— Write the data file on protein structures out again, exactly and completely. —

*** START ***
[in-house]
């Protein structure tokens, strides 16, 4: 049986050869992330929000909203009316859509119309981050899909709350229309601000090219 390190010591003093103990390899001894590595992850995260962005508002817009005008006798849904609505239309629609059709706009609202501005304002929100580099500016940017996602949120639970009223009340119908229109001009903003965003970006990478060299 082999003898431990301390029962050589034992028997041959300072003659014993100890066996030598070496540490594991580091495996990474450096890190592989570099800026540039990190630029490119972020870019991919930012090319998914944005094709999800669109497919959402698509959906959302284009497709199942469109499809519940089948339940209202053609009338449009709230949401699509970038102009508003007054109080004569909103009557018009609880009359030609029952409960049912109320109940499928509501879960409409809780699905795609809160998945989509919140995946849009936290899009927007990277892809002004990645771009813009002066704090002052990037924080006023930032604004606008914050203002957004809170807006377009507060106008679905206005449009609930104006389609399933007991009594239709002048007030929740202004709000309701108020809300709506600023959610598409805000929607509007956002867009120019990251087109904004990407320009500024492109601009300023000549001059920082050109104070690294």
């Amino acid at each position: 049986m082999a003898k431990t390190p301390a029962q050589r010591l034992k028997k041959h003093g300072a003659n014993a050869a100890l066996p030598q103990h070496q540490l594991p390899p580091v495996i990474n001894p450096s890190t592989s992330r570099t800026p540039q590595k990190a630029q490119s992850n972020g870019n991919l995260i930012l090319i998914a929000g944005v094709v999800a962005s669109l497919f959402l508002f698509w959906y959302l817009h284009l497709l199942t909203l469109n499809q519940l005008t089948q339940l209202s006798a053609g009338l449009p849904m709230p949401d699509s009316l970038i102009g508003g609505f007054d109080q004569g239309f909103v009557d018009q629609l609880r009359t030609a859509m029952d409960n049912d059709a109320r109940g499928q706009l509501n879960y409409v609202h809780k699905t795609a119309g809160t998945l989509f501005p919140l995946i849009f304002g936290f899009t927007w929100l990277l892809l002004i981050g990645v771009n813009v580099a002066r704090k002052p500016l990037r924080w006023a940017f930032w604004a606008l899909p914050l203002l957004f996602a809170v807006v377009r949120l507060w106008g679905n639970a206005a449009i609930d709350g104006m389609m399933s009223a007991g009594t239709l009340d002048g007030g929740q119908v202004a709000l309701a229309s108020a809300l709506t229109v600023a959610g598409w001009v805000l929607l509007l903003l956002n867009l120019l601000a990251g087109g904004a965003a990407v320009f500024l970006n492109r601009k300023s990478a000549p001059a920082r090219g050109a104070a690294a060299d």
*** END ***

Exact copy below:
[in-house]
């Protein structure tokens, strides 16, 4: 049986050869992330929000909203009316859509119309981050899909709350229309601000090219 390190010591003093103990390899001894590595992850995260962005508002817009005008006798849904609505239309629609059709706009609202501005304002929100580099500016940017996602949120639970009223009340119908229109001009903003965003970006990478060299 082999003898431990301390029962050589034992028997041959300072003659014993100890066996030598070496540490594991580091495996990474450096890190592989570099800026540039990190630029490119972020870019991919930012090319998914944005094709999800669109497919959402698509959906959302284009497709199942469109499809519940089948339940209202053609009338449009709230949401699509970038102009508003007054109080004569909103009557018009609880009359030609029952409960049912109320109940499928509501879960409409809780699905795609809160998945989509919140995946849009936290899009927007990277892809002004990645771009813009002066704090002052990037924080006023930032604004606008914050203002957004809170807006377009507060106008679905206005449009609930104006389609399933007991009594239709002048007030929740202004709000309701108020809300709506600023959610598409805000929607509007956002867009120019990251087109904004990407320009500024492109601009300023000549001059920082050109104070690294």
């Amino acid at each position: 049986m082999a003898k431990t390190p301390a029962q050589r010591l034992k028997k041959h003093g300072a003659n014993a050869a100890l066996p030598q103990h070496q540490l594991p390899p580091v495996i990474n001894p450096s890190t592989s992330r570099t800026p540039q590595k990190a630029q490119s992850n972020g870019n991919l995260i930012l090319i998914a929000g944005v094709v999800a962005s669109l497919f959402l508002f698509w959906y959302l817009h284009l497709l199942t909203l469109n499809q519940l005008t089948q339940l209202s006798a053609g009338l449009p849904m709230p949401d699509s009316l970038i102009g508003g609505f007054d109080q004569g239309f909103v009557d018009q629609l609880r009359t030609a859509m029952d409960n049912d059709a109320r109940g499928q706009l509501n879960y409409v609202h809780k699905t795609a119309g809160t998945l989509f501005p919140l995946i849009f304002g936290f899009t927007w929100l990277l892809l002004i981050g990645v771009n813009v580099a002066r704090k002052p500016l990037r924080w006023a940017f930032w604004a606008l899909p914050l203002l957004f996602a809170v807006v377009r949120l507060w106008g679905n639970a206005a449009i609930d709350g104006m389609m399933s009223a007991g009594t239709l009340d002048g007030g929740q119908v202004a709000l309701a229309s108020a809300l709506t229109v600023a959610g598409w001009v805000l929607l509007l903003l956002n867009l120019l601000a990251g087109g904004a965003a990407v320009f500024l970006n492109r601009k300023s990478a000549p001059a920082r090219g050109a104070a690294a060299d």